Well, that’s not actually a category, but that third one is where people really get screwed. These are the schools that are neither Cornell nor SUNY, neither Cal Tech nor Cal State. (I am leaving aside for-profit “colleges,” because they’re not actually colleges. They’re debt factories.) Those two sets of schools, the elite and the public, service two distinct groups of students, and for the most part do it well.
So is it worth it to go to an elite school? Duh. Yes. If you can get in, go. But if you haven’t cured cancer at 18 or written for the Times Literary Supplement as your high school English project, public colleges and universities are huge bargains with top-notch faculties. (You can thank the glut of good PhDs cranked out every year for that.) Your lifetime earnings will likely be higher if you go to Amherst than UMass/Amherst, but you’re still going to get a damn fine education at a great price. (Depending on your major. More on that in a moment.)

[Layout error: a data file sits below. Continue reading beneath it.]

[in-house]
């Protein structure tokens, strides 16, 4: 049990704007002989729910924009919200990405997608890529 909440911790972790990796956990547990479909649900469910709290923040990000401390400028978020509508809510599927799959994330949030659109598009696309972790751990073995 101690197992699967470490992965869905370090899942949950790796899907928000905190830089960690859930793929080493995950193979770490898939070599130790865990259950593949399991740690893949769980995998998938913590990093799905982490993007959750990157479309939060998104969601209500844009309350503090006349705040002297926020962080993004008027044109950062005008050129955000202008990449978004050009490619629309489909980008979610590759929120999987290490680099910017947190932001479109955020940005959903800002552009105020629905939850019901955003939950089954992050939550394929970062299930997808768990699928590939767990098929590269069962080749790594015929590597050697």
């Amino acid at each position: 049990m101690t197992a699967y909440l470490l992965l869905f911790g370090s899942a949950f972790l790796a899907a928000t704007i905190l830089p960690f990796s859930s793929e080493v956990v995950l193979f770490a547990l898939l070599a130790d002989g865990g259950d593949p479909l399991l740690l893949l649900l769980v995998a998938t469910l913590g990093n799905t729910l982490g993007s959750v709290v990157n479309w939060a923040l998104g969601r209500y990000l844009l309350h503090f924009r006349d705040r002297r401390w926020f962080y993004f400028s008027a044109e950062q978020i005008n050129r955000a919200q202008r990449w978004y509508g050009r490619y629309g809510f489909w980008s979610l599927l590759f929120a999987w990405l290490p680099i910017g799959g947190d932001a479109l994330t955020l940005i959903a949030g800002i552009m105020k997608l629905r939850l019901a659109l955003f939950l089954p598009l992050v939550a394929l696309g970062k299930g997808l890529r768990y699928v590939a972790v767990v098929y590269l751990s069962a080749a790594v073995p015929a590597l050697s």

Yes, there are craptacular state schools, places that warehouse the local dumb kids like a kind of state-sponsored adult day care. Others aren’t colleges per se; they really exist to train people in trades, and should just hang out that shingle instead of calling themselves universities. They’re cheap, but as the saying goes, you pays your money and you takes your chances. You won’t go broke, and you might learn a skill. So I’m not talking about them.